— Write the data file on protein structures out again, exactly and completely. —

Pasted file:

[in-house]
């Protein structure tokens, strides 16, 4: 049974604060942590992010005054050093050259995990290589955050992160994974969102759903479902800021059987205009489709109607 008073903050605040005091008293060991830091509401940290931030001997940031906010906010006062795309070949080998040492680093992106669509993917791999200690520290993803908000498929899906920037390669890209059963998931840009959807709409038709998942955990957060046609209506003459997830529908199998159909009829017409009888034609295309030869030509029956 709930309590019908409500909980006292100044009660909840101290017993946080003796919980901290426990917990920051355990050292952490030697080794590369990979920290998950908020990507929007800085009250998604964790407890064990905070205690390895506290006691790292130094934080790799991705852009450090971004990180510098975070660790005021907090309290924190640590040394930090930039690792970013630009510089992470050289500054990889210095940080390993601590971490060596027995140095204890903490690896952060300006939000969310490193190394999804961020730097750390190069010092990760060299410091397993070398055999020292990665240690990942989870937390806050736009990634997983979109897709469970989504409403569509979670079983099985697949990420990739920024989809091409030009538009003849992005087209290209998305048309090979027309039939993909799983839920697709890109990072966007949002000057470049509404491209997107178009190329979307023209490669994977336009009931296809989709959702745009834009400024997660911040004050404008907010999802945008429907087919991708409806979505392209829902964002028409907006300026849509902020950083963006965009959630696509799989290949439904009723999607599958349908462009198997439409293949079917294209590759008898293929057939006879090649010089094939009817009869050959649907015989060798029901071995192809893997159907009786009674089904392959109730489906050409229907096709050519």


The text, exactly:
[in-house]
């Protein structure tokens, strides 16, 4: 049974604060942590992010005054050093050259995990290589955050992160994974969102759903479902800021059987205009489709109607 008073903050605040005091008293060991830091509401940290931030001997940031906010906010006062795309070949080998040492680093992106669509993917791999200690520290993803908000498929899906920037390669890209059963998931840009959807709409038709998942955990957060046609209506003459997830529908199998159909009829017409009888034609295309030869030509029956 709930309590019908409500909980006292100044009660909840101290017993946080003796919980901290426990917990920051355990050292952490030697080794590369990979920290998950908020990507929007800085009250998604964790407890064990905070205690390895506290006691790292130094934080790799991705852009450090971004990180510098975070660790005021907090309290924190640590040394930090930039690792970013630009510089992470050289500054990889210095940080390993601590971490060596027995140095204890903490690896952060300006939000969310490193190394999804961020730097750390190069010092990760060299410091397993070398055999020292990665240690990942989870937390806050736009990634997983979109897709469970989504409403569509979670079983099985697949990420990739920024989809091409030009538009003849992005087209290209998305048309090979027309039939993909799983839920697709890109990072966007949002000057470049509404491209997107178009190329979307023209490669994977336009009931296809989709959702745009834009400024997660911040004050404008907010999802945008429907087919991708409806979505392209829902964002028409907006300026849509902020950083963006965009959630696509799989290949439904009723999607599958349908462009198997439409293949079917294209590759008898293929057939006879090649010089094939009817009869050959649907015989060798029901071995192809893997159907009786009674089904392959109730489906050409229907096709050519």